Launched in January, the Hashmasks project is a living digital art collectible created by over 70 artists globally that sold its collection of 16,384 unique digital portraits for $16 million. The most expensive Hashmask was sold for 420 ETH, or $650,000, and features a mystical halo demon that may or may not make it the deal with the devil. These mysterious and colorful artworks are heavily inspired by the bright graffiti-esque movement of Jean-Michel Basquiat’s work in 1980s New York. Each mask has distinct features, the most important being skin colour, character, and eye color. But these Hashmasks are unique as compared to other NFT artworks, or even real paintings, since they are unnamed. Each Hashmask owner has the responsibility of naming their art, thus contributing to it creatively. Hashmasks are sold in the open market, and also allow the buyer as well as the creator to determine its value.
NBA “Top Shots” - sold for over $230 million
The NBA’s Top Shots is a blockchain-based trading card system that has generated over $230 million in sales so far. Featuring highlights and digital artwork from the National Basketball Association (NBA) games, this system essentially functions like highly profitable basketball trading cards and came about after the NBA teamed up with crypto creators Dapper Labs in 2019. Currently, a highlight of LeBron James has sold for $208,000, making it the highest valued.
Grimes artwork and music videos - sold for over $6 million
Canadian music artist and resident tech bro Elon Musk’s partner Grimes made over $6 million by selling her artwork and music videos as NFTs. She sold a series of 10 pieces, some unique, and some with thousands of copies on Nifty Gateway on February 28. The highest-selling piece was a music video called “Death of the Old” that involves flying cherubs, a cross, a sword, and glowing light that’s set to an original song by Grimes, and was sold for nearly $389,000.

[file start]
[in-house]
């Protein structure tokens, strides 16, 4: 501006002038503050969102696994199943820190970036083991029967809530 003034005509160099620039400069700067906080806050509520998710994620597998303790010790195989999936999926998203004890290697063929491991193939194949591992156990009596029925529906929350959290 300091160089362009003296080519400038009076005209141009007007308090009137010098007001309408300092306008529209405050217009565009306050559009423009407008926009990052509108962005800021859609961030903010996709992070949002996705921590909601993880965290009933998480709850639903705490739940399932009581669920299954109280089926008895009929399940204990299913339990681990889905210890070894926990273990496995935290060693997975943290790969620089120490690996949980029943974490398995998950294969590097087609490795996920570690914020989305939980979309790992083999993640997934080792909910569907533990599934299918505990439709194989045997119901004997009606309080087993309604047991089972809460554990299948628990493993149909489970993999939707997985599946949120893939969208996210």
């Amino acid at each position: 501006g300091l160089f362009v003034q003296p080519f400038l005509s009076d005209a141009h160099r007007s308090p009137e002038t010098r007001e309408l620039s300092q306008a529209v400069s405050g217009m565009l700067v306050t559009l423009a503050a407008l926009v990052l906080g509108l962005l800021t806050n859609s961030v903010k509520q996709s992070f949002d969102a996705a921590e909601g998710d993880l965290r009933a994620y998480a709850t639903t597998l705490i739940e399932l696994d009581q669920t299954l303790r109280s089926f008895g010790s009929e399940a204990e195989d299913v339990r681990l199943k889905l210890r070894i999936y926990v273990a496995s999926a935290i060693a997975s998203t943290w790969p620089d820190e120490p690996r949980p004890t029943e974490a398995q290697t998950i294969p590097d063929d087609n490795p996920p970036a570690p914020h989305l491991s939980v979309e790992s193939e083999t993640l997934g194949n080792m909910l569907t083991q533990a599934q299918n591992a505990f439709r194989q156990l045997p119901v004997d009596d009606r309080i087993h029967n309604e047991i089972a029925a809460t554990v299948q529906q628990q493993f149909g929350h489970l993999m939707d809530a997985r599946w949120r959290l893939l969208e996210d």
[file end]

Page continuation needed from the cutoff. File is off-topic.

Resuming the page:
Hairy by Steve Aoki - sold for $888,888.88
Electronic music artist Steve Aoki collaborated with 3D artist Antoni Tudisco to create Hairy, a trippy purple and blue figure that dances to the tune of Aoki’s music. This NFT was sold on a platform called Gateway for $888,888.88 in February, which not only gives it a wacky value, but also makes it a record sale for the platform.
Nyan Cat - sold for $590,000
As the iconic GIF of a cat floating around space in a pop tart turned 10 this February, its creator Chris Torres decided to auction it off on a platform called Foundation. Now, the cat meme that looks like someone puked up a rainbow is worth $590,000. It has also dethroned Dragon—a cotton-candy coloured crypto cat who claims to have bitten Rebecca Black once, and was sold for $170,000 in 2018—as the most valuable crypto cat. If this isn’t a testament to the theory that the internet truly loves all cats, we don’t know what is.